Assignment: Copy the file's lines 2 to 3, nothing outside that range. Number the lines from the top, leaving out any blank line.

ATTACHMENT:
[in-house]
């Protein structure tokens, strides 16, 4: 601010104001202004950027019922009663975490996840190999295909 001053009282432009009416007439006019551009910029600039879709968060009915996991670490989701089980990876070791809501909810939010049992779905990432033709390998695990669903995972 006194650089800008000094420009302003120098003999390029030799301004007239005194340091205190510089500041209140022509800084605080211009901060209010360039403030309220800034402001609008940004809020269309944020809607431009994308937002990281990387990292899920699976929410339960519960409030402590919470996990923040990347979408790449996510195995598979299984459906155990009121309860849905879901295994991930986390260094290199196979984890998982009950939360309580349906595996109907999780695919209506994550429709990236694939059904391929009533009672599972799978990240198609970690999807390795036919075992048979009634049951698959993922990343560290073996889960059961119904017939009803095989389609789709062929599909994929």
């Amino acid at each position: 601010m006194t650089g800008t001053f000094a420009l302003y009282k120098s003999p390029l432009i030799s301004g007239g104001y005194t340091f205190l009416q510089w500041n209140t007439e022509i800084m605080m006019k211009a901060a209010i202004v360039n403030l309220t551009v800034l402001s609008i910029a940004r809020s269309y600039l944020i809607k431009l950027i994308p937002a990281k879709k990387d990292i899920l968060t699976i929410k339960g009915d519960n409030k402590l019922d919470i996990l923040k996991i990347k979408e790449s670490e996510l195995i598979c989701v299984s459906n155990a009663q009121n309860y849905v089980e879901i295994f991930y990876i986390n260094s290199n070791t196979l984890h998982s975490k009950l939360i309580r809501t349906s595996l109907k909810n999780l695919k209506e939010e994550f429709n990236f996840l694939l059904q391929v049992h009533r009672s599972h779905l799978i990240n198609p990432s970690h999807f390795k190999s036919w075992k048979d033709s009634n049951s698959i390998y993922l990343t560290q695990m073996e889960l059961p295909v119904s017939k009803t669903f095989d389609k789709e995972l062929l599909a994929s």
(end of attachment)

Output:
């Protein structure tokens, strides 16, 4: 601010104001202004950027019922009663975490996840190999295909 001053009282432009009416007439006019551009910029600039879709968060009915996991670490989701089980990876070791809501909810939010049992779905990432033709390998695990669903995972 006194650089800008000094420009302003120098003999390029030799301004007239005194340091205190510089500041209140022509800084605080211009901060209010360039403030309220800034402001609008940004809020269309944020809607431009994308937002990281990387990292899920699976929410339960519960409030402590919470996990923040990347979408790449996510195995598979299984459906155990009121309860849905879901295994991930986390260094290199196979984890998982009950939360309580349906595996109907999780695919209506994550429709990236694939059904391929009533009672599972799978990240198609970690999807390795036919075992048979009634049951698959993922990343560290073996889960059961119904017939009803095989389609789709062929599909994929």
């Amino acid at each position: 601010m006194t650089g800008t001053f000094a420009l302003y009282k120098s003999p390029l432009i030799s301004g007239g104001y005194t340091f205190l009416q510089w500041n209140t007439e022509i800084m605080m006019k211009a901060a209010i202004v360039n403030l309220t551009v800034l402001s609008i910029a940004r809020s269309y600039l944020i809607k431009l950027i994308p937002a990281k879709k990387d990292i899920l968060t699976i929410k339960g009915d519960n409030k402590l019922d919470i996990l923040k996991i990347k979408e790449s670490e996510l195995i598979c989701v299984s459906n155990a009663q009121n309860y849905v089980e879901i295994f991930y990876i986390n260094s290199n070791t196979l984890h998982s975490k009950l939360i309580r809501t349906s595996l109907k909810n999780l695919k209506e939010e994550f429709n990236f996840l694939l059904q391929v049992h009533r009672s599972h779905l799978i990240n198609p990432s970690h999807f390795k190999s036919w075992k048979d033709s009634n049951s698959i390998y993922l990343t560290q695990m073996e889960l059961p295909v119904s017939k009803t669903f095989d389609k789709e995972l062929l599909a994929s």